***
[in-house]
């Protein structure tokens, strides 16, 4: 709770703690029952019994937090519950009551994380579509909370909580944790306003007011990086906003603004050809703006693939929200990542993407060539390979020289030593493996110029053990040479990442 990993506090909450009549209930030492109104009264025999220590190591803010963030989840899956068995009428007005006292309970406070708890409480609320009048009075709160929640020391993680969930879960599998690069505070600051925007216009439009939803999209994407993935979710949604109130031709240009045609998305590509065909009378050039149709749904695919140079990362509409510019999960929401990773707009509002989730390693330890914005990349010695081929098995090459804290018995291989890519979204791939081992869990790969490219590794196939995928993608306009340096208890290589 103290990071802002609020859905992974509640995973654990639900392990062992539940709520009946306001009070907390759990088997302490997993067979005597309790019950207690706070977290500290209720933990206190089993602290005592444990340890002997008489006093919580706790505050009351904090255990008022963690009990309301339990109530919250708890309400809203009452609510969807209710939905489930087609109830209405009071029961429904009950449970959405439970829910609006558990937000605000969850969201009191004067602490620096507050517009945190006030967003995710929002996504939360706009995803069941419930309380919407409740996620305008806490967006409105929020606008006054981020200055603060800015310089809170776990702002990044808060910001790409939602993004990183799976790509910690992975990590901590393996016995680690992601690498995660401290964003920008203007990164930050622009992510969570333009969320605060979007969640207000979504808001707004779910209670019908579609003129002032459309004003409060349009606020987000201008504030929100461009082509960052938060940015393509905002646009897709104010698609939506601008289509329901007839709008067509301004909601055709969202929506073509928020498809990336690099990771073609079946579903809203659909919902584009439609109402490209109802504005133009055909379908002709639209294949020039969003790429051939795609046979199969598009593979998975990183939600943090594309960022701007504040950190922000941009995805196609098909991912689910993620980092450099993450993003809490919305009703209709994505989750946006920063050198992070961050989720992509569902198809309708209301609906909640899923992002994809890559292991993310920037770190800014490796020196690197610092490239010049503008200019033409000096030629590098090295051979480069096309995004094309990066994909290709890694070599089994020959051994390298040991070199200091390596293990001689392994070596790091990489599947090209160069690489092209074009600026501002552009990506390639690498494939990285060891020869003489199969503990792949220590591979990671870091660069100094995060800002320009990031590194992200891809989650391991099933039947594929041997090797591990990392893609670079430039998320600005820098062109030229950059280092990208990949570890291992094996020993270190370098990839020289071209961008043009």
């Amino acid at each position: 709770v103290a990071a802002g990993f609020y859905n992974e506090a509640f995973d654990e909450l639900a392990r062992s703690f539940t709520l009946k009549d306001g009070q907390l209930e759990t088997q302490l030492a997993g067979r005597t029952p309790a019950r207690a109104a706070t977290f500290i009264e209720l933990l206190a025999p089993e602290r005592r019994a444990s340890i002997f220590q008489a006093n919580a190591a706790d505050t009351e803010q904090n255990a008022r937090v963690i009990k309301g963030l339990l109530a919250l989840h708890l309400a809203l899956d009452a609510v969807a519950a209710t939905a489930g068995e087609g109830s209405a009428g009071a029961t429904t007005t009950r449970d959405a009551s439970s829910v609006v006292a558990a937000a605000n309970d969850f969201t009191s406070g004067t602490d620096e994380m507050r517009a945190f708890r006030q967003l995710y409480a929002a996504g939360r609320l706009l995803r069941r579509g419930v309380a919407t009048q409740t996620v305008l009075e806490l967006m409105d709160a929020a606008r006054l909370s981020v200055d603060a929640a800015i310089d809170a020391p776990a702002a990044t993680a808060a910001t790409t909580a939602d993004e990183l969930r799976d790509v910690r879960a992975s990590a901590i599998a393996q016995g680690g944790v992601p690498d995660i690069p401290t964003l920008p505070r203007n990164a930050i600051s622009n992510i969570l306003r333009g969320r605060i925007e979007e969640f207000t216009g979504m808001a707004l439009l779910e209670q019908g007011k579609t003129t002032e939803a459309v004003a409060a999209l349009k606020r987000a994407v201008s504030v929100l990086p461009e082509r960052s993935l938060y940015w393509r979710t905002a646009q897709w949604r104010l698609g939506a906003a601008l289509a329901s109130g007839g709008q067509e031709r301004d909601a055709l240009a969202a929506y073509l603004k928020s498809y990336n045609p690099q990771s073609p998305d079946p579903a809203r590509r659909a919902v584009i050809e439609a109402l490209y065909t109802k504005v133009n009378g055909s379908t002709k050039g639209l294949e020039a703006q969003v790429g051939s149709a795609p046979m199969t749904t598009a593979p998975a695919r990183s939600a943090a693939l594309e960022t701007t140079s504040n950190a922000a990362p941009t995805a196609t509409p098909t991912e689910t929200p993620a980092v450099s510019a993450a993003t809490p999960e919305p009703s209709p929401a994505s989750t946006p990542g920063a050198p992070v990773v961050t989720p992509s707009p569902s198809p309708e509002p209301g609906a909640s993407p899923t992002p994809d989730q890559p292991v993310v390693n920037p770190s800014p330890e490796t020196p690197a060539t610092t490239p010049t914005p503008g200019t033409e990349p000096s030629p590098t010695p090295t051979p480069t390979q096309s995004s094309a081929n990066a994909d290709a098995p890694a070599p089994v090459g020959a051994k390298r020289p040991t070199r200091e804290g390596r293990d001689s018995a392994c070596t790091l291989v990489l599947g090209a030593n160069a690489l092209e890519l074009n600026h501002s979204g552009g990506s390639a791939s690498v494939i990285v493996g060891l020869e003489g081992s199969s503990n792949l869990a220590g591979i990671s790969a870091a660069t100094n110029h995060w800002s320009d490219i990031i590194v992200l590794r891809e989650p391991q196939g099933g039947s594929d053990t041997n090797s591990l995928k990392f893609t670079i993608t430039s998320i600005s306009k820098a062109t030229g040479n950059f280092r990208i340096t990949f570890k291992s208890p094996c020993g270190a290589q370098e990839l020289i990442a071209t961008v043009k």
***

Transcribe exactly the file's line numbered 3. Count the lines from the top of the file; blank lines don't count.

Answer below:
């Amino acid at each position: 709770v103290a990071a802002g990993f609020y859905n992974e506090a509640f995973d654990e909450l639900a392990r062992s703690f539940t709520l009946k009549d306001g009070q907390l209930e759990t088997q302490l030492a997993g067979r005597t029952p309790a019950r207690a109104a706070t977290f500290i009264e209720l933990l206190a025999p089993e602290r005592r019994a444990s340890i002997f220590q008489a006093n919580a190591a706790d505050t009351e803010q904090n255990a008022r937090v963690i009990k309301g963030l339990l109530a919250l989840h708890l309400a809203l899956d009452a609510v969807a519950a209710t939905a489930g068995e087609g109830s209405a009428g009071a029961t429904t007005t009950r449970d959405a009551s439970s829910v609006v006292a558990a937000a605000n309970d969850f969201t009191s406070g004067t602490d620096e994380m507050r517009a945190f708890r006030q967003l995710y409480a929002a996504g939360r609320l706009l995803r069941r579509g419930v309380a919407t009048q409740t996620v305008l009075e806490l967006m409105d709160a929020a606008r006054l909370s981020v200055d603060a929640a800015i310089d809170a020391p776990a702002a990044t993680a808060a910001t790409t909580a939602d993004e990183l969930r799976d790509v910690r879960a992975s990590a901590i599998a393996q016995g680690g944790v992601p690498d995660i690069p401290t964003l920008p505070r203007n990164a930050i600051s622009n992510i969570l306003r333009g969320r605060i925007e979007e969640f207000t216009g979504m808001a707004l439009l779910e209670q019908g007011k579609t003129t002032e939803a459309v004003a409060a999209l349009k606020r987000a994407v201008s504030v929100l990086p461009e082509r960052s993935l938060y940015w393509r979710t905002a646009q897709w949604r104010l698609g939506a906003a601008l289509a329901s109130g007839g709008q067509e031709r301004d909601a055709l240009a969202a929506y073509l603004k928020s498809y990336n045609p690099q990771s073609p998305d079946p579903a809203r590509r659909a919902v584009i050809e439609a109402l490209y065909t109802k504005v133009n009378g055909s379908t002709k050039g639209l294949e020039a703006q969003v790429g051939s149709a795609p046979m199969t749904t598009a593979p998975a695919r990183s939600a943090a693939l594309e960022t701007t140079s504040n950190a922000a990362p941009t995805a196609t509409p098909t991912e689910t929200p993620a980092v450099s510019a993450a993003t809490p999960e919305p009703s209709p929401a994505s989750t946006p990542g920063a050198p992070v990773v961050t989720p992509s707009p569902s198809p309708e509002p209301g609906a909640s993407p899923t992002p994809d989730q890559p292991v993310v390693n920037p770190s800014p330890e490796t020196p690197a060539t610092t490239p010049t914005p503008g200019t033409e990349p000096s030629p590098t010695p090295t051979p480069t390979q096309s995004s094309a081929n990066a994909d290709a098995p890694a070599p089994v090459g020959a051994k390298r020289p040991t070199r200091e804290g390596r293990d001689s018995a392994c070596t790091l291989v990489l599947g090209a030593n160069a690489l092209e890519l074009n600026h501002s979204g552009g990506s390639a791939s690498v494939i990285v493996g060891l020869e003489g081992s199969s503990n792949l869990a220590g591979i990671s790969a870091a660069t100094n110029h995060w800002s320009d490219i990031i590194v992200l590794r891809e989650p391991q196939g099933g039947s594929d053990t041997n090797s591990l995928k990392f893609t670079i993608t430039s998320i600005s306009k820098a062109t030229g040479n950059f280092r990208i340096t990949f570890k291992s208890p094996c020993g270190a290589q370098e990839l020289i990442a071209t961008v043009k």